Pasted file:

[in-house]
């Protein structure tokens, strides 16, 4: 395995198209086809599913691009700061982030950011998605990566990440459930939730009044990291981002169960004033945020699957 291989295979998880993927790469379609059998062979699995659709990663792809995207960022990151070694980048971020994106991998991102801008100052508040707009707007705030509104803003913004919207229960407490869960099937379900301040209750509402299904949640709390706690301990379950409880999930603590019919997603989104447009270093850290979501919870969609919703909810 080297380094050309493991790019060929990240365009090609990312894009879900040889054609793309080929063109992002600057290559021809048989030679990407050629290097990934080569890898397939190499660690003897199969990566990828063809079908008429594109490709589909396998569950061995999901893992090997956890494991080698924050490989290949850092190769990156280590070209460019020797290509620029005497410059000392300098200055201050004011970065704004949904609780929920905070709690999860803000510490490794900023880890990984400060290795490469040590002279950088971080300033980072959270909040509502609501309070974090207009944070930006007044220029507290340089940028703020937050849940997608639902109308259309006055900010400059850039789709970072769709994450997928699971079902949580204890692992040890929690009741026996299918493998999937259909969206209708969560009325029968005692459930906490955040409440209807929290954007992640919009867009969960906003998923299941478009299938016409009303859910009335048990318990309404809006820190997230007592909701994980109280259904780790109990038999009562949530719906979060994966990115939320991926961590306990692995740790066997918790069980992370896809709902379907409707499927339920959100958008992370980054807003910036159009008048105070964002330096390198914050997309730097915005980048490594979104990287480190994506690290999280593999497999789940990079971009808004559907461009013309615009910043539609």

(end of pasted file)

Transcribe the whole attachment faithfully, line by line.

[in-house]
């Protein structure tokens, strides 16, 4: 395995198209086809599913691009700061982030950011998605990566990440459930939730009044990291981002169960004033945020699957 291989295979998880993927790469379609059998062979699995659709990663792809995207960022990151070694980048971020994106991998991102801008100052508040707009707007705030509104803003913004919207229960407490869960099937379900301040209750509402299904949640709390706690301990379950409880999930603590019919997603989104447009270093850290979501919870969609919703909810 080297380094050309493991790019060929990240365009090609990312894009879900040889054609793309080929063109992002600057290559021809048989030679990407050629290097990934080569890898397939190499660690003897199969990566990828063809079908008429594109490709589909396998569950061995999901893992090997956890494991080698924050490989290949850092190769990156280590070209460019020797290509620029005497410059000392300098200055201050004011970065704004949904609780929920905070709690999860803000510490490794900023880890990984400060290795490469040590002279950088971080300033980072959270909040509502609501309070974090207009944070930006007044220029507290340089940028703020937050849940997608639902109308259309006055900010400059850039789709970072769709994450997928699971079902949580204890692992040890929690009741026996299918493998999937259909969206209708969560009325029968005692459930906490955040409440209807929290954007992640919009867009969960906003998923299941478009299938016409009303859910009335048990318990309404809006820190997230007592909701994980109280259904780790109990038999009562949530719906979060994966990115939320991926961590306990692995740790066997918790069980992370896809709902379907409707499927339920959100958008992370980054807003910036159009008048105070964002330096390198914050997309730097915005980048490594979104990287480190994506690290999280593999497999789940990079971009808004559907461009013309615009910043539609």